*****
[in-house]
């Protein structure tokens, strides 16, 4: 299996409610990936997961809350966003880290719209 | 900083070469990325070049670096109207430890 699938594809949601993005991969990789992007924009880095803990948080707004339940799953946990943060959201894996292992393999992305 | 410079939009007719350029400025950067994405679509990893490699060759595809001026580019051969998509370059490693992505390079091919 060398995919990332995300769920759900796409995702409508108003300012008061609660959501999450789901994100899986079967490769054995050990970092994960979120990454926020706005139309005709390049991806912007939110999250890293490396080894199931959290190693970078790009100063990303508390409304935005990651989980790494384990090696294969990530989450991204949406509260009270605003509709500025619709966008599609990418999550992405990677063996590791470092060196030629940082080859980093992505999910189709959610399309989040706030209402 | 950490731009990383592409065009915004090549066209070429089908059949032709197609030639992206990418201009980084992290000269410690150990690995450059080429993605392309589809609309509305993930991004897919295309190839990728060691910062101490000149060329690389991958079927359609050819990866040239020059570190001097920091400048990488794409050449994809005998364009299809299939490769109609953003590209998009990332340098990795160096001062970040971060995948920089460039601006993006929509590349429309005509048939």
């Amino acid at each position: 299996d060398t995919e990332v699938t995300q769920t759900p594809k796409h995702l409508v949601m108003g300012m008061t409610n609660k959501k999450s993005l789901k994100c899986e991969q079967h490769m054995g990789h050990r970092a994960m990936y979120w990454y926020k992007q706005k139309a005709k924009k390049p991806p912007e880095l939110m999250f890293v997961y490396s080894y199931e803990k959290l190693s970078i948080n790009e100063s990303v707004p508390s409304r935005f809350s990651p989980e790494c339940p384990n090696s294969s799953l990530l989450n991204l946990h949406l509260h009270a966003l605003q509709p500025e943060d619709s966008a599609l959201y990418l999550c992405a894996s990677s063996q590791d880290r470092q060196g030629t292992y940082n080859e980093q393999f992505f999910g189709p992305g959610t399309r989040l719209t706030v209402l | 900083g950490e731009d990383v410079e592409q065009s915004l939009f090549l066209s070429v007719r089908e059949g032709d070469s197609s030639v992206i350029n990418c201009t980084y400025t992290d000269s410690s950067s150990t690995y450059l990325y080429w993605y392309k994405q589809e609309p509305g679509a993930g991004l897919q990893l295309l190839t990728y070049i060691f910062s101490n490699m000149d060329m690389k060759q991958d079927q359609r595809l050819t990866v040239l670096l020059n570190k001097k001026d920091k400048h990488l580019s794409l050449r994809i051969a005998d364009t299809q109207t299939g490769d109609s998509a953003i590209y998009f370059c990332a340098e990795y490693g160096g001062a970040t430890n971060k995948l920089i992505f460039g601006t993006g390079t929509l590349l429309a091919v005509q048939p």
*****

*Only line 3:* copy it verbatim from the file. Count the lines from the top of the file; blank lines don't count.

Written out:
């Amino acid at each position: 299996d060398t995919e990332v699938t995300q769920t759900p594809k796409h995702l409508v949601m108003g300012m008061t409610n609660k959501k999450s993005l789901k994100c899986e991969q079967h490769m054995g990789h050990r970092a994960m990936y979120w990454y926020k992007q706005k139309a005709k924009k390049p991806p912007e880095l939110m999250f890293v997961y490396s080894y199931e803990k959290l190693s970078i948080n790009e100063s990303v707004p508390s409304r935005f809350s990651p989980e790494c339940p384990n090696s294969s799953l990530l989450n991204l946990h949406l509260h009270a966003l605003q509709p500025e943060d619709s966008a599609l959201y990418l999550c992405a894996s990677s063996q590791d880290r470092q060196g030629t292992y940082n080859e980093q393999f992505f999910g189709p992305g959610t399309r989040l719209t706030v209402l | 900083g950490e731009d990383v410079e592409q065009s915004l939009f090549l066209s070429v007719r089908e059949g032709d070469s197609s030639v992206i350029n990418c201009t980084y400025t992290d000269s410690s950067s150990t690995y450059l990325y080429w993605y392309k994405q589809e609309p509305g679509a993930g991004l897919q990893l295309l190839t990728y070049i060691f910062s101490n490699m000149d060329m690389k060759q991958d079927q359609r595809l050819t990866v040239l670096l020059n570190k001097k001026d920091k400048h990488l580019s794409l050449r994809i051969a005998d364009t299809q109207t299939g490769d109609s998509a953003i590209y998009f370059c990332a340098e990795y490693g160096g001062a970040t430890n971060k995948l920089i992505f460039g601006t993006g390079t929509l590349l429309a091919v005509q048939p």